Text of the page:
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ARS Home » Southeast Area » Athens, Georgia » U.S. National Poultry Research Center » Poultry Microbiological Safety & Processing Research » Research » Publications at this Location » Publication #359970

Research Project: Production and Processing Intervention Strategies for Poultry Associated Foodborne Pathogens

Location: Poultry Microbiological Safety & Processing Research

Title: Different combinations of enrichment and plating media for detection of naturally occurring campylobacter from retail chicken livers

Author
item Thompson, Tori
item Cox, Nelson - Nac
item Berrang, Mark
item Hinton, Jr, Arthur
item Yeh, Hung-Yueh
item Plumblee Lawrence, Jodie
item Brooks, Susan

Submitted to: International Poultry Scientific Forum
Publication Type: Abstract Only
Publication Acceptance Date: 12/19/2018
Publication Date: 7/15/2019
Citation: Thompson, T.M., Cox Jr, N.A., Berrang, M.E., Hinton Jr, A., Yeh, H., Plumblee Lawrence, J.R., Brooks, S.Q. 2019. Different combinations of enrichment and plating media for detection of naturally occurring campylobacter from retail chicken livers [abstract]. International Poultry Scientific Forum. 98(1):63.

Interpretive Summary: none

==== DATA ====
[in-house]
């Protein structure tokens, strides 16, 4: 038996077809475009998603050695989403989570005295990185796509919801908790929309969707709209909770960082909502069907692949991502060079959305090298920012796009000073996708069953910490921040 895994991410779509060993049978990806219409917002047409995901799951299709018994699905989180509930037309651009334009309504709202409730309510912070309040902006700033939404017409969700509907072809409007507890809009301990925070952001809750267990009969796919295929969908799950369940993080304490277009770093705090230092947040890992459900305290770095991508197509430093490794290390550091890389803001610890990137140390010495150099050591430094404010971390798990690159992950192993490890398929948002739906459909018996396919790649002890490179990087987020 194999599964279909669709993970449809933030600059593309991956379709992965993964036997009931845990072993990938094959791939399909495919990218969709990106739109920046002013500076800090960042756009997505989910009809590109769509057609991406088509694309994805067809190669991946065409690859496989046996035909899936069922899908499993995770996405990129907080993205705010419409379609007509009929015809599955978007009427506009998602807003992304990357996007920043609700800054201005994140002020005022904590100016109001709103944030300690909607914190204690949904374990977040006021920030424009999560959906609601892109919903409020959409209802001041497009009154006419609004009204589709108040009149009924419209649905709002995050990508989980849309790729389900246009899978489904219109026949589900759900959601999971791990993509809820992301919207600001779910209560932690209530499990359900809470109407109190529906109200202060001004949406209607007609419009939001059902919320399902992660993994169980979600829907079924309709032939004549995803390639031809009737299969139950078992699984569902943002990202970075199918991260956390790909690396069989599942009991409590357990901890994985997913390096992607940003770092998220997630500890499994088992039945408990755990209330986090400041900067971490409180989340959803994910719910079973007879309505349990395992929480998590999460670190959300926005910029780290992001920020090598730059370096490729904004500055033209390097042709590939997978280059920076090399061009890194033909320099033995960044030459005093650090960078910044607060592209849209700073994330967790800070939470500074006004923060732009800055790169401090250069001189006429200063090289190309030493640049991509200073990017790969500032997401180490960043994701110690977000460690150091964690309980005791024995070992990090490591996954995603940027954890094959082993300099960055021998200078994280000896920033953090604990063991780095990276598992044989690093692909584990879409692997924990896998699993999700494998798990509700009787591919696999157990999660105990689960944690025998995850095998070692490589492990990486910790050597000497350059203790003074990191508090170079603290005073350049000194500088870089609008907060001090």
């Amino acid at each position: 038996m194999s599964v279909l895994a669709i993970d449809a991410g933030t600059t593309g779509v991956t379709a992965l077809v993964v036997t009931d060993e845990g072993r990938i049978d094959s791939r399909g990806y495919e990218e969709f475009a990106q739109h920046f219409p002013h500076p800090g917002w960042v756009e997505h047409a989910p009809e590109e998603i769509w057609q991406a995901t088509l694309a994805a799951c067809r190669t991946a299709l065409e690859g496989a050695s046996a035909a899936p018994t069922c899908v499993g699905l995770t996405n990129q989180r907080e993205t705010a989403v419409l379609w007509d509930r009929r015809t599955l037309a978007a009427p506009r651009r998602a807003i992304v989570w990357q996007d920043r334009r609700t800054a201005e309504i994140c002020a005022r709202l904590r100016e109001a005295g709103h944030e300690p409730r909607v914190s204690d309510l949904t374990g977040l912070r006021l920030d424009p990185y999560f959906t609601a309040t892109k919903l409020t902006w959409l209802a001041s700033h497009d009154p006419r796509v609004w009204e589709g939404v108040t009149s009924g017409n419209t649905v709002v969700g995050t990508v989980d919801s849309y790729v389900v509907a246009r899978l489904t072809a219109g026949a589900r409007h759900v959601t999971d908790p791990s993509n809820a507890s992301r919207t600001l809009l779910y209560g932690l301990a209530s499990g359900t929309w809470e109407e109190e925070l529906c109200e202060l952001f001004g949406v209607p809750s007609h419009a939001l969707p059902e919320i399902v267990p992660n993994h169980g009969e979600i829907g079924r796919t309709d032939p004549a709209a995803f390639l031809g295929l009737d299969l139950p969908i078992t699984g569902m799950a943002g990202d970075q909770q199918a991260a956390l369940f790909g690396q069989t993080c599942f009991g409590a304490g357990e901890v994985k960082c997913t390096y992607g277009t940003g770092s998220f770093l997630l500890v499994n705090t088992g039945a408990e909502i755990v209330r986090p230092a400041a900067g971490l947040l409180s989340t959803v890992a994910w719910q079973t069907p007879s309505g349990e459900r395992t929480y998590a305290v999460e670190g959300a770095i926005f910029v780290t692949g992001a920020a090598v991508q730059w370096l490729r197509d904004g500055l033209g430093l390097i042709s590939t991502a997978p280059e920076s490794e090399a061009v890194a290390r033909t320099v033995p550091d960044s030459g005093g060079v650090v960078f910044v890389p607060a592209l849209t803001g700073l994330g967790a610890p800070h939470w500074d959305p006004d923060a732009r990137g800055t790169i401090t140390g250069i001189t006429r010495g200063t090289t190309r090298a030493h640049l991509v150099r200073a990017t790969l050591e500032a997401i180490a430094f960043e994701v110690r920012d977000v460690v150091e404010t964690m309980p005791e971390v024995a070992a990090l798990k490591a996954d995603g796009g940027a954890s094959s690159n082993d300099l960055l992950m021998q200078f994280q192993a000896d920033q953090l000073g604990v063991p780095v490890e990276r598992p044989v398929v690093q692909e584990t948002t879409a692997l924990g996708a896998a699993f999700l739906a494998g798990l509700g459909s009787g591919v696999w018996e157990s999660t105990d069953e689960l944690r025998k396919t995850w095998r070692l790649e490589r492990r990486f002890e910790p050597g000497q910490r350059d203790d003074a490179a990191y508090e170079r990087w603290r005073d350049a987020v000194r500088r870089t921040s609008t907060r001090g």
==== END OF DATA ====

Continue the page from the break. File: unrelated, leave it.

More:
Technical Abstract: Foodborne campylobacteriosis has been traced to undercooked chicken liver. The objective of this study was to compare the effectiveness of two liquid media: Bolton (B) and Neogen (N) formulation and three solid plating media: RF Campylobacter agar (RF), Campy Cefex agar (CCA) and Campy Line agar (CLA) for recovery of Campylobacter from chicken liver. Twenty-seven replicate plastic tubs of liver were purchased at retail outlets. From each tub, three samples of exudate and five intact liver lobes were collected. Exudate samples (0.1 mL) were direct streaked onto 3 separate plates (RF, CCA and CLA). An additional 1 mL of exudate was transferred into 9 mL each type of enrichment broth. Each lobe was rinsed in 100 mL of saline for 60 s; 10 mL of rinsate was transferred into 90 mL of B and another 10 mL into 90 mL of N. All plates and tubes were incubated at 42' for 48 h in re-sealable bags flushed with microaerophilic gas. After incubation, enriched samples were streaked on RF, CCA and CLA plates and were similarly incubated. Following incubation, 3 typical colonies were selected from each plate and confirmed to be Campylobacter by observation of cellular morphology and motility under phase contrast microscopy. There were a total of 117 direct plated samples for each plating medium. Campylobacter recovery was compared using Chi Square test for independence. Campylobacter was detected from 30.8%, 29.1% and 28.2% of CLA, RF and CCA, respectively, for an overall 29.3 % positive samples. For enriched exudate samples, media combination did not have a significant effect on Campylobacter recovery (P>0.05). Recovery rate ranged from 77.8% (49/63) for the combination of B to RF to 65.1% (41/63) for N to CLA; overall recovery for enriched weep was 73%. Likewise, the combination of media used for enriched rinse did not significantly affect recovery which ranged from N to RF had the highest recovery rate at 76.2% (48/63) for N to RF to 63.5% (40/63) for B to CLA. Neither did plating medium have a significant effect on recovery from directly plated rinses which ranged from 22.2% (12/54) for CCA to 14.8% (8/54) for CLA. More than 50% of chicken livers purchased at retail are Campylobacter positive and choice of recovery media did not influence detection.